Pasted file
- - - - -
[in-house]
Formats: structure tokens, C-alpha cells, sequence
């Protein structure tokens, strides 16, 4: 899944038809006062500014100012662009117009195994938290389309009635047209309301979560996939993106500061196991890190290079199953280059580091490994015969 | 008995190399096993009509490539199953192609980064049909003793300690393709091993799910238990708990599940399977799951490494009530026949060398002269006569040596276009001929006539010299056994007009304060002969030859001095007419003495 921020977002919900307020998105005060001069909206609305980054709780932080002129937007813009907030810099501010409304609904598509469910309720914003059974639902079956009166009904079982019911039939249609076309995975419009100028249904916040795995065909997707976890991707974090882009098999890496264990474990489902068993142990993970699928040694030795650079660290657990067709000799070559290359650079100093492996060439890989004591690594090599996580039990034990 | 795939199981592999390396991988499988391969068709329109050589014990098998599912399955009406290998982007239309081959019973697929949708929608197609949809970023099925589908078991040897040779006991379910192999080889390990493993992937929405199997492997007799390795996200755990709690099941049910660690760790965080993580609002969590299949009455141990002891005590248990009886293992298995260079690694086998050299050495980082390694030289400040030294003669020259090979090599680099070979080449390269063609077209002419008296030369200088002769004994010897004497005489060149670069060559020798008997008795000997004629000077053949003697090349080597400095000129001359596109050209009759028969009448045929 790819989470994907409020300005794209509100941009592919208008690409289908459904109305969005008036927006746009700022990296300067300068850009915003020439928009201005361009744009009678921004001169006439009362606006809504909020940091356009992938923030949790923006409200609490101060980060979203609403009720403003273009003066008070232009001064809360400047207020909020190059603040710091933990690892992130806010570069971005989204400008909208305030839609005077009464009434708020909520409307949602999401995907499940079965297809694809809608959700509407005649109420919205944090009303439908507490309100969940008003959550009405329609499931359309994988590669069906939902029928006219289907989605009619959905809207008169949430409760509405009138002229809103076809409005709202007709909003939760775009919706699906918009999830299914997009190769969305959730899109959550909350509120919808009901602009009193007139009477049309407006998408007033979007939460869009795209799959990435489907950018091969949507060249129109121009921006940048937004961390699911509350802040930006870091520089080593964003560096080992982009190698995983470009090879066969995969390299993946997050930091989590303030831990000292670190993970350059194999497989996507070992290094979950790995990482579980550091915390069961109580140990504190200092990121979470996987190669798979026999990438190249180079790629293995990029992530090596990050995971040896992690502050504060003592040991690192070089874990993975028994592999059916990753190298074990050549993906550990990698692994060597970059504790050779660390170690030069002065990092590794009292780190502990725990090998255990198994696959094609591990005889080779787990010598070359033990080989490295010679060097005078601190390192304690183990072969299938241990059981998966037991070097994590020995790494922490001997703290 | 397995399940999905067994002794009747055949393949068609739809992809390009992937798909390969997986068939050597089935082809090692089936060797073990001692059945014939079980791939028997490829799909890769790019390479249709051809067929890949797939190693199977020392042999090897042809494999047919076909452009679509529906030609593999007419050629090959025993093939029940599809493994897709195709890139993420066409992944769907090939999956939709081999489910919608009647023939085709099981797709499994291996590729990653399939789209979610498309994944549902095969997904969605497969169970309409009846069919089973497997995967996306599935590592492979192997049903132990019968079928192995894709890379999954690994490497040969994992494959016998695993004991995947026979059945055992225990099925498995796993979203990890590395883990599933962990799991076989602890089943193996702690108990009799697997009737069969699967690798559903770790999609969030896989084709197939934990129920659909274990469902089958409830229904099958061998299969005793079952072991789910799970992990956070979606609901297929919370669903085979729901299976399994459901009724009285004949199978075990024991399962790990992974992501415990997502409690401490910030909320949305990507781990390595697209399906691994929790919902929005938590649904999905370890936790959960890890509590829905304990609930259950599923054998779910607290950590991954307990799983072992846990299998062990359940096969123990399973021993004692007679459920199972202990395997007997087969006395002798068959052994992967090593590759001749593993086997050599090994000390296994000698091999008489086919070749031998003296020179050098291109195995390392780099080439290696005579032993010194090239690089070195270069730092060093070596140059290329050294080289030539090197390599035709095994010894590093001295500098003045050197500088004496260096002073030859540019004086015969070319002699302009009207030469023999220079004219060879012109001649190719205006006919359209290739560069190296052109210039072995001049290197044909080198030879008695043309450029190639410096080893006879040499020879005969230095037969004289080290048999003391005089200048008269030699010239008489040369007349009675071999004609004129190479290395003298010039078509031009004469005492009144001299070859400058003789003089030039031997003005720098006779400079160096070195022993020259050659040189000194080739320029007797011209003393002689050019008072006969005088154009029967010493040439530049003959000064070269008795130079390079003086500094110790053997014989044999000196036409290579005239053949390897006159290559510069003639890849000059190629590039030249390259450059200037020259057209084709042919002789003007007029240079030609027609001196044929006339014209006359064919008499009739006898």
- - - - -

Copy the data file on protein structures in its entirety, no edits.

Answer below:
[in-house]
Formats: structure tokens, C-alpha cells, sequence
């Protein structure tokens, strides 16, 4: 899944038809006062500014100012662009117009195994938290389309009635047209309301979560996939993106500061196991890190290079199953280059580091490994015969 | 008995190399096993009509490539199953192609980064049909003793300690393709091993799910238990708990599940399977799951490494009530026949060398002269006569040596276009001929006539010299056994007009304060002969030859001095007419003495 921020977002919900307020998105005060001069909206609305980054709780932080002129937007813009907030810099501010409304609904598509469910309720914003059974639902079956009166009904079982019911039939249609076309995975419009100028249904916040795995065909997707976890991707974090882009098999890496264990474990489902068993142990993970699928040694030795650079660290657990067709000799070559290359650079100093492996060439890989004591690594090599996580039990034990 | 795939199981592999390396991988499988391969068709329109050589014990098998599912399955009406290998982007239309081959019973697929949708929608197609949809970023099925589908078991040897040779006991379910192999080889390990493993992937929405199997492997007799390795996200755990709690099941049910660690760790965080993580609002969590299949009455141990002891005590248990009886293992298995260079690694086998050299050495980082390694030289400040030294003669020259090979090599680099070979080449390269063609077209002419008296030369200088002769004994010897004497005489060149670069060559020798008997008795000997004629000077053949003697090349080597400095000129001359596109050209009759028969009448045929 790819989470994907409020300005794209509100941009592919208008690409289908459904109305969005008036927006746009700022990296300067300068850009915003020439928009201005361009744009009678921004001169006439009362606006809504909020940091356009992938923030949790923006409200609490101060980060979203609403009720403003273009003066008070232009001064809360400047207020909020190059603040710091933990690892992130806010570069971005989204400008909208305030839609005077009464009434708020909520409307949602999401995907499940079965297809694809809608959700509407005649109420919205944090009303439908507490309100969940008003959550009405329609499931359309994988590669069906939902029928006219289907989605009619959905809207008169949430409760509405009138002229809103076809409005709202007709909003939760775009919706699906918009999830299914997009190769969305959730899109959550909350509120919808009901602009009193007139009477049309407006998408007033979007939460869009795209799959990435489907950018091969949507060249129109121009921006940048937004961390699911509350802040930006870091520089080593964003560096080992982009190698995983470009090879066969995969390299993946997050930091989590303030831990000292670190993970350059194999497989996507070992290094979950790995990482579980550091915390069961109580140990504190200092990121979470996987190669798979026999990438190249180079790629293995990029992530090596990050995971040896992690502050504060003592040991690192070089874990993975028994592999059916990753190298074990050549993906550990990698692994060597970059504790050779660390170690030069002065990092590794009292780190502990725990090998255990198994696959094609591990005889080779787990010598070359033990080989490295010679060097005078601190390192304690183990072969299938241990059981998966037991070097994590020995790494922490001997703290 | 397995399940999905067994002794009747055949393949068609739809992809390009992937798909390969997986068939050597089935082809090692089936060797073990001692059945014939079980791939028997490829799909890769790019390479249709051809067929890949797939190693199977020392042999090897042809494999047919076909452009679509529906030609593999007419050629090959025993093939029940599809493994897709195709890139993420066409992944769907090939999956939709081999489910919608009647023939085709099981797709499994291996590729990653399939789209979610498309994944549902095969997904969605497969169970309409009846069919089973497997995967996306599935590592492979192997049903132990019968079928192995894709890379999954690994490497040969994992494959016998695993004991995947026979059945055992225990099925498995796993979203990890590395883990599933962990799991076989602890089943193996702690108990009799697997009737069969699967690798559903770790999609969030896989084709197939934990129920659909274990469902089958409830229904099958061998299969005793079952072991789910799970992990956070979606609901297929919370669903085979729901299976399994459901009724009285004949199978075990024991399962790990992974992501415990997502409690401490910030909320949305990507781990390595697209399906691994929790919902929005938590649904999905370890936790959960890890509590829905304990609930259950599923054998779910607290950590991954307990799983072992846990299998062990359940096969123990399973021993004692007679459920199972202990395997007997087969006395002798068959052994992967090593590759001749593993086997050599090994000390296994000698091999008489086919070749031998003296020179050098291109195995390392780099080439290696005579032993010194090239690089070195270069730092060093070596140059290329050294080289030539090197390599035709095994010894590093001295500098003045050197500088004496260096002073030859540019004086015969070319002699302009009207030469023999220079004219060879012109001649190719205006006919359209290739560069190296052109210039072995001049290197044909080198030879008695043309450029190639410096080893006879040499020879005969230095037969004289080290048999003391005089200048008269030699010239008489040369007349009675071999004609004129190479290395003298010039078509031009004469005492009144001299070859400058003789003089030039031997003005720098006779400079160096070195022993020259050659040189000194080739320029007797011209003393002689050019008072006969005088154009029967010493040439530049003959000064070269008795130079390079003086500094110790053997014989044999000196036409290579005239053949390897006159290559510069003639890849000059190629590039030249390259450059200037020259057209084709042919002789003007007029240079030609027609001196044929006339014209006359064919008499009739006898």